US women's gymnasts to start on strongest event

Associated Press
U.S. gymnasts walk to perform during training at the 2012 Summer Olympics, Thursday, July 26, 2012, in London. (AP Photo/Julie Jacobson)
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LONDON (AP) — It's difficult enough to beat the U.S. women's gymnastics team these days. Now, the rest of the world will have to try and do it after the Americans are given a head start.

The reigning world champions and heavy gold-medal favorites will begin Sunday's team qualification on vault, their strongest event, where a busted big toe won't keep McKayla Maroney from doing her thing.

The 16-year-old will anchor the U.S. on their signature event despite aggravating a toe injury in practice during the run-up to the games.

"Vault is what I'm here for," Maroney said. "I knew I was going to do vault no matter what."

And nobody in the world does the difficult Amanar better than the dynamo from Long Beach, Calif., who rocketed to a world title in Tokyo last fall while helping the U.S. win the championship by a whopping four points.

The same is expected in London, where the U.S. will attempt to capture Olympic gold for the first time since the "Magnificent Seven" triumphed in Atlanta 16 years ago.

World all-around champion Jordyn Wieber, trials winner Gabby Douglas and team captain Aly Raisman will do all four events for the U.S., with Kyla Ross replacing Maroney on uneven bars, balance beam and floor exercise.

By the time Maroney's day is over, the U.S. could have a pretty healthy lead. Vault produces the highest scores in competition, and no other country can match the U.S. Amanar for Amanar.

The vault — named after 1996 vault champion Simona Amanar — is arguably the most difficult being done in competition and is worth an extra 0.7 just for even attempting it. If the U.S. gets them off cleanly, they'll put the rest of the 12-team field in a hole that will be tough to overcome.

As if sending a message of their dominance, the U.S. ripped off a series of Amanars during podium training, resembling a pink-clad assembly line.

Barring catastrophe akin to a reverse "Miracle On Ice," the U.S. will be one of the eight teams to advance to Tuesday night's finals.

Each team enters four athletes per event during qualifying, with the three best scores counting.

The top eight teams at the end of the night make the finals on Tuesday, which moves to the "three-up, three-count" format.

The stiffest test for the U.S. is expected to come from defending Olympic champion China, Russia and a resurgent Romanian squad that won the European championships handily this spring.

Still, there's little doubt the U.S. is the team to catch, particularly with Maroney in the lineup.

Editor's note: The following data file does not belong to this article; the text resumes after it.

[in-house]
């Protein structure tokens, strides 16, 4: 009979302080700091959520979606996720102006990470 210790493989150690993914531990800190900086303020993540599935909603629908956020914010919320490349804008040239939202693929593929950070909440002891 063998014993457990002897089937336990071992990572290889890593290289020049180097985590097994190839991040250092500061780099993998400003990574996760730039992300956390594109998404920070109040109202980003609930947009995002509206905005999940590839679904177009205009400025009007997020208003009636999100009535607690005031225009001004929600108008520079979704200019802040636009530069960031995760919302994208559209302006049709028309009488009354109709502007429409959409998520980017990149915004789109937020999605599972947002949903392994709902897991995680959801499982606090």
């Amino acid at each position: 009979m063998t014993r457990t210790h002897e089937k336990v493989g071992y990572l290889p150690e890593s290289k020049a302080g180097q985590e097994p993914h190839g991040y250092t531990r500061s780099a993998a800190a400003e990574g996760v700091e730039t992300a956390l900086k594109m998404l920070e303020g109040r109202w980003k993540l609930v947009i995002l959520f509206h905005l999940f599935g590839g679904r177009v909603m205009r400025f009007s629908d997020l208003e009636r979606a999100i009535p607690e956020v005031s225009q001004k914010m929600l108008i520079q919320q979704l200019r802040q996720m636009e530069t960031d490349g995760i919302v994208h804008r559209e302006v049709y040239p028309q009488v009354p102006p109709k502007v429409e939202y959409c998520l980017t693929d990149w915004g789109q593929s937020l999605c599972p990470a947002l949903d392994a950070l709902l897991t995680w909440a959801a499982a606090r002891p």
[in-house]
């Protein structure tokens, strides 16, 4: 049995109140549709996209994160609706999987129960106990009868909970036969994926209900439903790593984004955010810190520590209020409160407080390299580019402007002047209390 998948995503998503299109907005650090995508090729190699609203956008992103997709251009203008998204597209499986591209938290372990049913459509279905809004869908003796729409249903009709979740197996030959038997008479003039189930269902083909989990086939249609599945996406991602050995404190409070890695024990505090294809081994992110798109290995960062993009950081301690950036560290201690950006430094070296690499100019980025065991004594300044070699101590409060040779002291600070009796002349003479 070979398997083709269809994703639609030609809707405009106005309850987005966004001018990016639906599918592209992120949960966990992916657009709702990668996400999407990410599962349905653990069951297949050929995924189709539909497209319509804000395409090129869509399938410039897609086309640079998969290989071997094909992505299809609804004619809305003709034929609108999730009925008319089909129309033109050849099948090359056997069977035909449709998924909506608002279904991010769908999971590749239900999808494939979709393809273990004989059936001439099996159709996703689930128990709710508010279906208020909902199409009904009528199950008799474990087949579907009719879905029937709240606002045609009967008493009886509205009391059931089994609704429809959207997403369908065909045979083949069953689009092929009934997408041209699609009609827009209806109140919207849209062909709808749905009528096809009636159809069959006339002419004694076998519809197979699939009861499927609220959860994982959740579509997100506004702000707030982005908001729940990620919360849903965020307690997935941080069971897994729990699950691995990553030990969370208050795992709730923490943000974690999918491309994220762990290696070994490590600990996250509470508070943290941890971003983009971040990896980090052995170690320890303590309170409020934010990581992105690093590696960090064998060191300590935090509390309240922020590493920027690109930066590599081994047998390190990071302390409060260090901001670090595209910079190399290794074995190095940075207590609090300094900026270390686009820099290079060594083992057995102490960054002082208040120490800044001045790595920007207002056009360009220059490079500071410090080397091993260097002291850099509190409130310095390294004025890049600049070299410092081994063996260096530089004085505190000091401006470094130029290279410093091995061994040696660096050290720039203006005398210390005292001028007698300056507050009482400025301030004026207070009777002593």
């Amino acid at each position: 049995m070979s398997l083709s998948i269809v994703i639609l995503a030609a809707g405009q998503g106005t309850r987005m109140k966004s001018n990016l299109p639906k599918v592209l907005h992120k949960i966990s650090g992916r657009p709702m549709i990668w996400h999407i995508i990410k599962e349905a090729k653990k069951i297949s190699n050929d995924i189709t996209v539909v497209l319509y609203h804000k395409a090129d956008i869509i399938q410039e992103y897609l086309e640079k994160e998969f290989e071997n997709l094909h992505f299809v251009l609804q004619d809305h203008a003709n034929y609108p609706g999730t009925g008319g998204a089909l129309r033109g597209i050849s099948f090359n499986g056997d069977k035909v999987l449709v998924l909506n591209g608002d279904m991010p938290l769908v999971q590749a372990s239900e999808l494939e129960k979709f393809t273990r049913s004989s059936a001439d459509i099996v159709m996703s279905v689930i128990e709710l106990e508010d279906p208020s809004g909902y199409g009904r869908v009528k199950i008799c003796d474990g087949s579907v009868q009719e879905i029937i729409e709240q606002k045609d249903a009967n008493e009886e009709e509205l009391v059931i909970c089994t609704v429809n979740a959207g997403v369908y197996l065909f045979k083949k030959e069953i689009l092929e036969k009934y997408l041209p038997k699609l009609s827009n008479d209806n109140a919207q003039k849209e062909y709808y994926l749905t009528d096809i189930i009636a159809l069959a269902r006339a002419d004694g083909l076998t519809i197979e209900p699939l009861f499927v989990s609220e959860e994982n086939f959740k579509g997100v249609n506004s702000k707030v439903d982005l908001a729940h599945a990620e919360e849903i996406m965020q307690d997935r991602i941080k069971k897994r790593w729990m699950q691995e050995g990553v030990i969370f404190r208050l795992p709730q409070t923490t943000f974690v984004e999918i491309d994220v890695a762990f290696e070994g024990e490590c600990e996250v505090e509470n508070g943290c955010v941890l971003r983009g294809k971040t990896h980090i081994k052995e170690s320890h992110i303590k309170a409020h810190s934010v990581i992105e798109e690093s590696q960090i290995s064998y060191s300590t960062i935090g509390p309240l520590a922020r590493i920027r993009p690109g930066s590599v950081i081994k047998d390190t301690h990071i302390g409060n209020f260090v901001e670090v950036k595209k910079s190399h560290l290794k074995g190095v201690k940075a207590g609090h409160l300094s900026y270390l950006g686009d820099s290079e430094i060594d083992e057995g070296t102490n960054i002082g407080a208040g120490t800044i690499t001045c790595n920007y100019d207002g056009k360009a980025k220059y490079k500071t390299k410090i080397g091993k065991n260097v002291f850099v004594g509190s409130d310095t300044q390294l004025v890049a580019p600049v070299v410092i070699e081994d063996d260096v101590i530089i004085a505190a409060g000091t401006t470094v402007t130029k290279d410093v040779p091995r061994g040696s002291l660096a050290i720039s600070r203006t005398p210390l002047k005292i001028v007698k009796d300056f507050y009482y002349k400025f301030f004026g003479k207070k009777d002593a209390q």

Eyebrows were raised just before the games when she was held out for much of training, spending time behind a small protective wall with her feet hidden from view.

Turns out she'd accidentally kicked a beam during practice shortly after the U.S. arrived in London, causing her big toe, which she broke at a competition in Chicago in May, to start throbbing again.

The only real treatment is time off. She won't get any until after the games and will grit her way through the vault with her big toe and second toe taped together.

After she's done with her two trips down the runway, Maroney will get a close-up view of the budding rivalry between Wieber and Douglas.

Wieber has steamrolled the competition for the past three years but was upended by the sprightly Douglas at trials. Both have stressed they're focused on the team gold, but the qualification round will mark the start of what could be a gripping week in which the U.S. tries to repeat the 1-2 all-around finish produced four years ago by Nastia Liukin and Shawn Johnson.

If Douglas or Wieber falters, Raisman is more than capable of bumping one out of the all-around. The top 24 individual finishers move on to the finals Thursday, but Olympic rules allow only two athletes from any country to advance, meaning at least one of the three Americans will watch from the stands in a sweatsuit.

It's that kind of depth that has made the U.S. a prohibitive favorite. Wieber, Douglas, Maroney and Raisman were all part of the world championship team that crushed the field in Tokyo. The 15-year-old Ross has fit right in, her elegant lines a marked contrast in style to some of her more muscled teammates.

Ross has hardly been intimidated by the stage, soaring at trials last month to finish second on bars behind Douglas. She was sharp in training on Friday, earning praise from team coordinator Martha Karolyi after a series of no-wobble beam routines.

A repeat performance Sunday should set the stage for the biggest night in U.S. gymnastics this millennium.

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